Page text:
This week in history: Chicago’s women strike

On Aug. 26, 1970, thousands of supporters attended rallies at the Civic Center in the afternoon and Grant Park in the evening, according to city newspapers.

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Women and supporters hold a National Women’s Strike rally in Grant Park

Women and supporters hold a National Women’s Strike rally in Grant Park in honor of the 50th anniversary of women’s suffrage.

From the Sun-Times archives.

As published in the Chicago Sun-Times and its sister publication, the Chicago Daily News:

Fifty years after women won the right to vote, equality rights and protections stalled across the U.S. Women could be paid less for doing the same work as a man, and many industries retained a “boy’s club” mentality that excluded women.

Many of these problems still exist today, but in 1970, members of the women’s liberation movement called for a day-long strike to highlight these inequalities. Sponsored by the National Organization for Women, the National Women’s Strike brought women and supporters together in New York, Washington, D.C., and, of course, Chicago.

On Aug. 26, 1970, thousands of supporters attended rallies at the Civic Center in the afternoon and Grant Park in the evening, according to the Chicago Sun-Times.

“There has been tremendous growth of this movement in four years,” NOW chapter president Mary Jean Collins-Robson told reporter Patricia Koval at the Civic Center rally. “Women are teaching themselves — they are forging a new tradition. It isn’t easy for women to face themselves. It isn’t easy, for instance, to fight for abortion in a society that smirks at women’s sexuality. But sisterhood is powerful!”

At the afternoon rally, women pushed baby strollers and carried signs that read “I am a human being” and “Help America Cultivate Self, not Sex,” Koval reported. Speakers focused on the demand for better child care centers and the right to an abortion. A member of the abortion coalition “told the crowd that there were 50,000 illegal abortions performed in Cook County last year.”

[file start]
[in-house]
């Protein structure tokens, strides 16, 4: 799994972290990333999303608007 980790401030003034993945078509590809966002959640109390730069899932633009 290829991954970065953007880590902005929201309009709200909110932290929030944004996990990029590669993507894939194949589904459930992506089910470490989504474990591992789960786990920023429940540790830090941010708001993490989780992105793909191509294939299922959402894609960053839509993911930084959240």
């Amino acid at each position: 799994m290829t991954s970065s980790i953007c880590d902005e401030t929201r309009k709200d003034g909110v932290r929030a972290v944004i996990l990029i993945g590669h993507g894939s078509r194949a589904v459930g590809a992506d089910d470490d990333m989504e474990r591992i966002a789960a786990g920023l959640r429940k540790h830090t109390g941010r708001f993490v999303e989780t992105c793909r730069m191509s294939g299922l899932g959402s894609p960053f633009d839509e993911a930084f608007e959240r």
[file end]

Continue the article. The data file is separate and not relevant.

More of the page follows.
Civil rights activist Fannie Lou Hamer intended to headline the Grant Park rally that evening, but she canceled due to illness, the paper reported. Instead, Wheaton mayor Marget D. Hamilton and Kathryn “Kay” Clarenbach, chairwoman of the President’s Commission on the Status of Women, spoke at the rally.

The march had an immediate effect for at least one Chicago woman. Reporter Diane Monk filed a story for the Aug. 27 edition of the Chicago Daily News about working mom Carol Datil, who lost her job at a downtown firm when she brought her 2-year-old daughter to the office.

“About two hours after she reported for work as a cost accountant at Saratoga-Scott-Peterson, 4550 W. Jackson, a division of John Morrell & Co., a male ‘boss’ ordered Mrs. Datil to take little Nora home,” Monk reported. “Mrs. Datil replied that if she did, she would be gone for the rest of the day. Her boss told her not to bother to come back at all.”

Datil immediately called NOW’s Chicago hotline and asked for help, Monk wrote. Over at the Civic Center, Collins-Robson led a march of about 100 women from the center to John Morrell & Co.’s corporate office, 208 S. LaSalle. Collins-Robson and two other delegates from the group met with several company executives.

“The result was that Mrs. Datil’s supervisor was ordered to rehire her and to pay her in full for Wednesday,” Monk wrote.

That evening, Datil was “jubilant” in Grant Park, where she gathered with the other women’s liberation supporters, Monk reported.

“I’d do it over again, even if I hadn’t gotten my job back,” she told Monk. “I believe we need day-care centers, and I stood up for what I believe.”

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